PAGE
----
With the homebuying search hotter than ever, Philadelphia and Pittsburgh were both named two of the cities in which buyers are searching well above the median list price, suggesting they can most likely afford a property there.
According to realtor.com®, nationally, those searching for a new property on the site are searching 9.1% below the median price point. The median listing price this spring was $315,000, with more than half of homebuyers looking for homes costing less than $288,888 on the site, a difference of $27,000. The site estimates the median household can afford to spend $245,000 on a home.
But there are two areas in the commonwealth that may offer more affordable options. In Pittsburgh, the median listing price was $189,950, but the average search price was $209,900, a difference of 10.5% or nearly $20,000. Pittsburgh was fourth on the list of cities where the gap between the median listing price and median search price was largest. Philadelphia was right behind, where the median listing price was $279,950, but the median search price was $305,024, a difference of 9% or $25,074.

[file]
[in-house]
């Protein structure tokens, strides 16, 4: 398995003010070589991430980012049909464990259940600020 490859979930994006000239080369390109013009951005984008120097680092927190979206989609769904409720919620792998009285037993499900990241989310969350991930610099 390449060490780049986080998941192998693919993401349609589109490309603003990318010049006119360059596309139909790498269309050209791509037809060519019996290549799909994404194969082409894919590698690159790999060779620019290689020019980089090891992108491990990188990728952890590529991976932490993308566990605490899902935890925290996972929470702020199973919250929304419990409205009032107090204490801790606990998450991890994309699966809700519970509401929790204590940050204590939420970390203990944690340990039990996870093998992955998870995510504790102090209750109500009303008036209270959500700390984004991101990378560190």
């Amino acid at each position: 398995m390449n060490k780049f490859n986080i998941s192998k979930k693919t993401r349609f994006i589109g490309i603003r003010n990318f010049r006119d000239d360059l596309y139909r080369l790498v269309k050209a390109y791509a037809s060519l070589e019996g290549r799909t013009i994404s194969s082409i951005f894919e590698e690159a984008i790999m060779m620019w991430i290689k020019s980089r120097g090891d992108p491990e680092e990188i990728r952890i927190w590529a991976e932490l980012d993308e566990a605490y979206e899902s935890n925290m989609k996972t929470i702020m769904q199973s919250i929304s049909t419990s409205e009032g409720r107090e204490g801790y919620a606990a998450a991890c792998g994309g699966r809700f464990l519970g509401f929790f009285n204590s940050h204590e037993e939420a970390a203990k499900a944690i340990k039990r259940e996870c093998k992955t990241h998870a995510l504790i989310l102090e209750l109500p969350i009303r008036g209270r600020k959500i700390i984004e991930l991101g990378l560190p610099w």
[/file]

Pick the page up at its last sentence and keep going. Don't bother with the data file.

“The price differences between what buyers are searching for, closing on, and what’s available on the market demonstrates just how big the gap is for entry-level home buyers,” said Danielle Hale, chief economist for realtor.com®. “Buying a first home has always been a challenge, but with such a slim number of entry-level homes available, it’s especially difficult now.”
The report also found that smaller homes, those between 750-1,750 square feet, have grown in value more than 12% faster than medium-to larger-sized homes, those at 3,000 to 6,000 square feet, which have seen value grow 3.4%.
The site found that nearly 100,000 homes in the $100,000 to $240,000 market would have to be put up for sale in order to fix the nationwide imbalance.